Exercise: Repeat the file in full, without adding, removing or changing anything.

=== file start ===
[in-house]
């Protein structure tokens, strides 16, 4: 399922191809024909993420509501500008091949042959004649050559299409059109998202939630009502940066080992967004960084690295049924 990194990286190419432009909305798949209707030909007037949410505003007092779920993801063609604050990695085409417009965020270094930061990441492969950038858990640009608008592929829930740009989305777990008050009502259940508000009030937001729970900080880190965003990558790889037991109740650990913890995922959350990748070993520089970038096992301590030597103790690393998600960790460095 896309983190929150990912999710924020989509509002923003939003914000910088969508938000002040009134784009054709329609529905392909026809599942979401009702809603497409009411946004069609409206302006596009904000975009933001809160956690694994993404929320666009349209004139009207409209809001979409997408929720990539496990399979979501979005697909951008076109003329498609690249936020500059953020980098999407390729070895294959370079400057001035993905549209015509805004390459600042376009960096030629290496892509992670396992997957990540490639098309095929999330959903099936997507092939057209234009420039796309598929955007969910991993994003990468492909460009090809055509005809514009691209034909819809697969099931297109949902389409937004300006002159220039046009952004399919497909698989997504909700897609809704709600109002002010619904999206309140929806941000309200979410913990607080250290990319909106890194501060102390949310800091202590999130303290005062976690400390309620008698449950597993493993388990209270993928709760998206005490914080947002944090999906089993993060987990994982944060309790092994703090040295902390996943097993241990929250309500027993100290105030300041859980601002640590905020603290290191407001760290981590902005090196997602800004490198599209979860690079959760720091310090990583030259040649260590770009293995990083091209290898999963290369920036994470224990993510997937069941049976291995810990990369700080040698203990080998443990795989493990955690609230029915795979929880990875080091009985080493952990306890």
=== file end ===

[in-house]
């Protein structure tokens, strides 16, 4: 399922191809024909993420509501500008091949042959004649050559299409059109998202939630009502940066080992967004960084690295049924 990194990286190419432009909305798949209707030909007037949410505003007092779920993801063609604050990695085409417009965020270094930061990441492969950038858990640009608008592929829930740009989305777990008050009502259940508000009030937001729970900080880190965003990558790889037991109740650990913890995922959350990748070993520089970038096992301590030597103790690393998600960790460095 896309983190929150990912999710924020989509509002923003939003914000910088969508938000002040009134784009054709329609529905392909026809599942979401009702809603497409009411946004069609409206302006596009904000975009933001809160956690694994993404929320666009349209004139009207409209809001979409997408929720990539496990399979979501979005697909951008076109003329498609690249936020500059953020980098999407390729070895294959370079400057001035993905549209015509805004390459600042376009960096030629290496892509992670396992997957990540490639098309095929999330959903099936997507092939057209234009420039796309598929955007969910991993994003990468492909460009090809055509005809514009691209034909819809697969099931297109949902389409937004300006002159220039046009952004399919497909698989997504909700897609809704709600109002002010619904999206309140929806941000309200979410913990607080250290990319909106890194501060102390949310800091202590999130303290005062976690400390309620008698449950597993493993388990209270993928709760998206005490914080947002944090999906089993993060987990994982944060309790092994703090040295902390996943097993241990929250309500027993100290105030300041859980601002640590905020603290290191407001760290981590902005090196997602800004490198599209979860690079959760720091310090990583030259040649260590770009293995990083091209290898999963290369920036994470224990993510997937069941049976291995810990990369700080040698203990080998443990795989493990955690609230029915795979929880990875080091009985080493952990306890």